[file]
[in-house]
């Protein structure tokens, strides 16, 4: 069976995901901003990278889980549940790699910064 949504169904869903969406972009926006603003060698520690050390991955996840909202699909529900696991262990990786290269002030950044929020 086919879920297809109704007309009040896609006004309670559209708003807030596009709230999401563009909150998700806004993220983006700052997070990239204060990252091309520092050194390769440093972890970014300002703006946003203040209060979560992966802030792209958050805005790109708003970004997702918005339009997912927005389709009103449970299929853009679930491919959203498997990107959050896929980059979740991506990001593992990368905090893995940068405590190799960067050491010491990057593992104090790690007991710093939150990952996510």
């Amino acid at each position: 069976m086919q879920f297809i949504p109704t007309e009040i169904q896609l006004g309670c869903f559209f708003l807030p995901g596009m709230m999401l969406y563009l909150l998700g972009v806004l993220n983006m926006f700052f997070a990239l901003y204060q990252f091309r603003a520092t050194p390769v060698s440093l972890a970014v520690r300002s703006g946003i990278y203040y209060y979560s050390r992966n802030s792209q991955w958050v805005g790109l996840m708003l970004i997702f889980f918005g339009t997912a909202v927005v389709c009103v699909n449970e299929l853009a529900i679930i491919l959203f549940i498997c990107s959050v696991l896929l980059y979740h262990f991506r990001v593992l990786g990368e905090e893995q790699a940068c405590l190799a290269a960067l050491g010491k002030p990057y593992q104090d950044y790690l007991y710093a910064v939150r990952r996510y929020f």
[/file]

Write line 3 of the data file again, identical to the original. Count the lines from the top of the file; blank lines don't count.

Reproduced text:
């Amino acid at each position: 069976m086919q879920f297809i949504p109704t007309e009040i169904q896609l006004g309670c869903f559209f708003l807030p995901g596009m709230m999401l969406y563009l909150l998700g972009v806004l993220n983006m926006f700052f997070a990239l901003y204060q990252f091309r603003a520092t050194p390769v060698s440093l972890a970014v520690r300002s703006g946003i990278y203040y209060y979560s050390r992966n802030s792209q991955w958050v805005g790109l996840m708003l970004i997702f889980f918005g339009t997912a909202v927005v389709c009103v699909n449970e299929l853009a529900i679930i491919l959203f549940i498997c990107s959050v696991l896929l980059y979740h262990f991506r990001v593992l990786g990368e905090e893995q790699a940068c405590l190799a290269a960067l050491g010491k002030p990057y593992q104090d950044y790690l007991y710093a910064v939150r990952r996510y929020f």